As you’re probably well aware, your credit score makes up a huge part of your ability to qualify for things like credit cards and other loans, but most people probably don’t know exactly how it’s calculated.
Your credit score is based on your borrowing history, but do you know what aspects are valued more than others? The formula is actually pretty easy to remember, and as long as you know what is expected of you to keep your credit score healthy, you’ll be in a better position to do so.
Your Payment History: 35 Percent
This is the single biggest factor used to determine your credit score. If you pay all your bills on time and in full, you won’t have a problem. But miss a payment, your rating will take a serious hit.
Your Credit Utilization: 30 Percent
You might be wondering what “credit utilization” is, but it’s just a technical term for how much of your credit limit you’re using. The more you use, the worse this aspect of your score will be. Experts recommend keeping it close to 10 or 20 percent to get the most benefit. Don’t believe the myth about lenders wanting you to carry some amount of debt on your cards. The less you have, the better.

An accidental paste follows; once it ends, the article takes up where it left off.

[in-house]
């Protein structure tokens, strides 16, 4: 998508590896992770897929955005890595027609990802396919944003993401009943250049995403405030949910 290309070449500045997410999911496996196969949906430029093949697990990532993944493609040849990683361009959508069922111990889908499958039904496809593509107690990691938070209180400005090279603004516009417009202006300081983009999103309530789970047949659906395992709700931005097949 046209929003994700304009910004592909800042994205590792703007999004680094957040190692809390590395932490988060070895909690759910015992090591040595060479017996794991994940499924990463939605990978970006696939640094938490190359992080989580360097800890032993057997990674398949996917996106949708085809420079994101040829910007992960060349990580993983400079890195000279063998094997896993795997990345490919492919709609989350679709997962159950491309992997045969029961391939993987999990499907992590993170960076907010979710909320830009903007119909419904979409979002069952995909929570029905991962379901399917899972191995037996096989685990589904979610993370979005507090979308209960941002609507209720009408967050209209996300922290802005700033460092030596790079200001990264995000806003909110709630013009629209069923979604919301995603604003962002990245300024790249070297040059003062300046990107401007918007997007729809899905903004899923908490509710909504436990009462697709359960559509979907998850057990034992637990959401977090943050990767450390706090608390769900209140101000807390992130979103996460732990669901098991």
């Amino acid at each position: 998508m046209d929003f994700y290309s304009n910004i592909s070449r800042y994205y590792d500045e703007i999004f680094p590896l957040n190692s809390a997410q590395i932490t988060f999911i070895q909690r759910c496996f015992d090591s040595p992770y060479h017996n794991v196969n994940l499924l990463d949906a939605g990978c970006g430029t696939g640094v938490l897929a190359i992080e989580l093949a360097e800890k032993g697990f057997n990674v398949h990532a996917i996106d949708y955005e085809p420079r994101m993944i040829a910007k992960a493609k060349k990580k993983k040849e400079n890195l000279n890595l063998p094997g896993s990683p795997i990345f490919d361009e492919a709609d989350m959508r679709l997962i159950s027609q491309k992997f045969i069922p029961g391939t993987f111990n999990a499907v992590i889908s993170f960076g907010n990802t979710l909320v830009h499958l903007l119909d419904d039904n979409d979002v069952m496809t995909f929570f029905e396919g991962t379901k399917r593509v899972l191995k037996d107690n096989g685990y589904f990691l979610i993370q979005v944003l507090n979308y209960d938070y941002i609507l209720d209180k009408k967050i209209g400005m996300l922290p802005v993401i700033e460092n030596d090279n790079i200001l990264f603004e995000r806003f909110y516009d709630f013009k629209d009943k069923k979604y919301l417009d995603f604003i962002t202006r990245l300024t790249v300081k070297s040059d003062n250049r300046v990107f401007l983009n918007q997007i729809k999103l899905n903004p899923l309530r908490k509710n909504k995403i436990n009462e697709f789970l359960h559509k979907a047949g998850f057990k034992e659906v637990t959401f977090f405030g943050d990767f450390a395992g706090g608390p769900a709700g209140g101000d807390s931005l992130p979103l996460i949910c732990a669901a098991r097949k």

Length of Your Credit History: 15 Percent
The longer you’ve had your cards or other loans, the better off you’ll be. That’s why those who have very short borrowing histories have trouble getting approved, and why it’s not a good idea to close your old credit cards even when you pay off the balance and have no intention of using them regularly again.
How Much New Credit You Have: 10 Percent
Making a number of attempts to qualify for a new line of credit will ding your score, because lenders generally see new credit cards as a sign that you’re having problems with your cash flow. It typically takes between six and 12 months to clear a line of credit’s “new” status.
How Many Types of Credit You Have: 10 Percent
The more kinds of credit you have in your name—like credit cards, student loans, auto loans, mortgages, etc.—the better off you’ll be as far as this aspect is concerned.
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